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Brazil Impeachment Brings to Mind Thailand's 2014 Military Coup


Brazil Impeachment Brings to Mind Thailand's 2014 Military Coup

Gwynne Dyer

Q: What’s the difference between the coup that overthrew the elected government in Thailand in Thailand in 2014 and the coup that has now removed the elected government in Brazil?

A: The coup-makers in Thailand wore uniforms.

The Brazilian Senate has just voted 55 to 22 to impeach President Dilma Rousseff. She will be suspended for the next 180 days while the same body tries her on the charge of understating the size of the budget deficit before the last election.


This is very true and pertinent:

“The economy certainly is in a terrible mess – in each of the last two years it has shrunk by 4 percent, one-tenth of the population is unemployed, and inflation is exploding – but every big commodity-exporting country has been in the same mess since the global financial crash of 2008. The demand for their exports simply collapsed.”

I’d like to see some verifiable statistics on Brazil’s actual breakdown by class and race. The following quote could have been written by John Ellis:

“The white half of the population is mostly prosperous, the “pardo”(mixed-race) and black half mostly poor.”


Dyer’s figures are pretty close. Quick web search:

From Wikipedia on Brazil Demographics: @ 48% white, 7% black, 43% pardo.

And see Wikipedia page on Social Apartheid in Brazil.


See they at least get to elect a candidate before the powers that be take her down whereas we prevent a people’s candidate from ever being elected in the first place. Call what they have done to Bernie a preemptive pre-election take down using the rigged game and status quo dirty tricks etc.

See much difference anyone?


Are neoliberalism and democracy comparable. I think Brazil got water boarded bu the neoliberal financial system.


Braszil, Greece, Portugal…the list goes on.

Neoliberalism enables fascism as it erodes democracy.


He got the Thailand shirts reversed. The Yellows supported the elites.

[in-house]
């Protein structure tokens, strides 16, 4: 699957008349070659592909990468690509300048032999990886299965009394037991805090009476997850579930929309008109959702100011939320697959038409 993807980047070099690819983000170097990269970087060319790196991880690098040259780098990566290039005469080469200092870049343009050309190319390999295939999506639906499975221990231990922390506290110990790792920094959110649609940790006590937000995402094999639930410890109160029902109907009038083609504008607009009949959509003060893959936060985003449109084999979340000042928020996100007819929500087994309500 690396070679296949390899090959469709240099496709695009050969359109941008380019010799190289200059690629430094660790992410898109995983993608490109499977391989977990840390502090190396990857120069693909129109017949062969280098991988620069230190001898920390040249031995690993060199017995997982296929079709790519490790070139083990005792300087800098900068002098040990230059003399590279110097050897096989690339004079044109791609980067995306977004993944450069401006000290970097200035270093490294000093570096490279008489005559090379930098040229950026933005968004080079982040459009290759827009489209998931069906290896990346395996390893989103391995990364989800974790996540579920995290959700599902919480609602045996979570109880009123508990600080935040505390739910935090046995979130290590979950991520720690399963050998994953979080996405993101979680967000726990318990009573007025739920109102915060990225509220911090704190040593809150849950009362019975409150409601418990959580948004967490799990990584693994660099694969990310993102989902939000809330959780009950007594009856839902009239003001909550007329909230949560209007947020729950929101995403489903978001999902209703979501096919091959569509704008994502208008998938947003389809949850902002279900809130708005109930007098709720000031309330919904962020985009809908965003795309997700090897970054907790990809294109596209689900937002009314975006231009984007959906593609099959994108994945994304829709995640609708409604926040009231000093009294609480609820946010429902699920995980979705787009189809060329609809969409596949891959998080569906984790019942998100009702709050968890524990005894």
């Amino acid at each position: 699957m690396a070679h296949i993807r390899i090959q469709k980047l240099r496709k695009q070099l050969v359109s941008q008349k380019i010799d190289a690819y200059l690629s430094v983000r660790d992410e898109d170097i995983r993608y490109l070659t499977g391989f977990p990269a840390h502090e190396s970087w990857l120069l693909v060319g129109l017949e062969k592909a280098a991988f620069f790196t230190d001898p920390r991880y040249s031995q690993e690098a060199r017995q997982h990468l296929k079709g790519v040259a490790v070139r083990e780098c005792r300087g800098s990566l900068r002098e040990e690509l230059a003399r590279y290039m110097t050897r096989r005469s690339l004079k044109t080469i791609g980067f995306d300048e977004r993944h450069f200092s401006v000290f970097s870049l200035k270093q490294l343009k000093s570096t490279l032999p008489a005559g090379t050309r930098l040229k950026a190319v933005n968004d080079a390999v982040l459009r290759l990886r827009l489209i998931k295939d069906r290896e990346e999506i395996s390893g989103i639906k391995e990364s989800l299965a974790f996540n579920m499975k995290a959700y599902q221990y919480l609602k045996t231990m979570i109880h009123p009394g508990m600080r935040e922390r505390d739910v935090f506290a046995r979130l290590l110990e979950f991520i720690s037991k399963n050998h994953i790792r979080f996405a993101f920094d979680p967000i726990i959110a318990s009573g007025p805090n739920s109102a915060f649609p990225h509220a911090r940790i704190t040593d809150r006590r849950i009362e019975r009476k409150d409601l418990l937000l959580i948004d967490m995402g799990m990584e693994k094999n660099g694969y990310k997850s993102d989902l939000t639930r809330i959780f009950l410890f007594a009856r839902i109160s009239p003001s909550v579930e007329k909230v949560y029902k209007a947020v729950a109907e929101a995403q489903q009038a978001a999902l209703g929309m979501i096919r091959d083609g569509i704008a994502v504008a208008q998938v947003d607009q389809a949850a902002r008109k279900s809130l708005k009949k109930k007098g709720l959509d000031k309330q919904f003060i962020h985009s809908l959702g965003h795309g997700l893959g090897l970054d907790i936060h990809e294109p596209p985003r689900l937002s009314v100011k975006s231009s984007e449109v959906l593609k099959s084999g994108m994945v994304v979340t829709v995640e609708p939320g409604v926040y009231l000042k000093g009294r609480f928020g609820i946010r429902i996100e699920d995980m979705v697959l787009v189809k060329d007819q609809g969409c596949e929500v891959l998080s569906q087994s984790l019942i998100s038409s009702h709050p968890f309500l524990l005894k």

The Reds supported the rural poor.


The article contains some untruths. No, Brazil did not go down following the 2008 financial crisis. In 2009 and 2010 Brazil was one of the BRICs (later BRICS) lauded for their strong economies. Brazil failed in the last two or three years when China failed, and stopped importing commodities from Brazil. (Same things is happening to Australia.)
Gwynne Dyer wrote in the article “But while she might done better at managing the crisis, in a democracy political questions like this are normally settled by elections, not by impeachment.”
– Start by asking how many Brazilian Congresspersons are members of her Workers Party? When was the last election of Congress?
– Then note the no-mention of the type of Democracy in Brazil, a Presidential Republic. If Brazil had a European style Parliament and Prime Minister, then she would have lost a vote of no confidence and been replaced, perhaps after a called election, much like left-wing Greek PM George Papandreou of PASOK in 2011. A few years later replaced by Andreas Tsipras of the more left-wing SYRIZA party. As it is, Brazil’s Congress has to impeach her.
As my own comment, I see a resemblance here to Venezuela’s impeachment of President Carlos Andres Perez in the middle of economic depression in 1993. That didn’t really solve things, and five years later Venezuelans elected Hugo Chavez.


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 Some time ago, watching a documentary on the commodification of water (I believe it was "Blue Gold" made in 2008) there was a brief mention that one of the George Bush's daughter had formed an entity to purchase water rights in Brazil. I said to myself, "Well, we can expect some sort of coup in Brazil soon."
It is now practically guaranteed that the new government will open Brazil to foreign "investment" to "solve" the financial crisis.
As capitalism must constantly find new "markets" and "commodities" (and because theft is the preferred method) any country whose government has even the thought of serving its indigenous population is considered a threat by the international bankers and the rest of the ruling classes.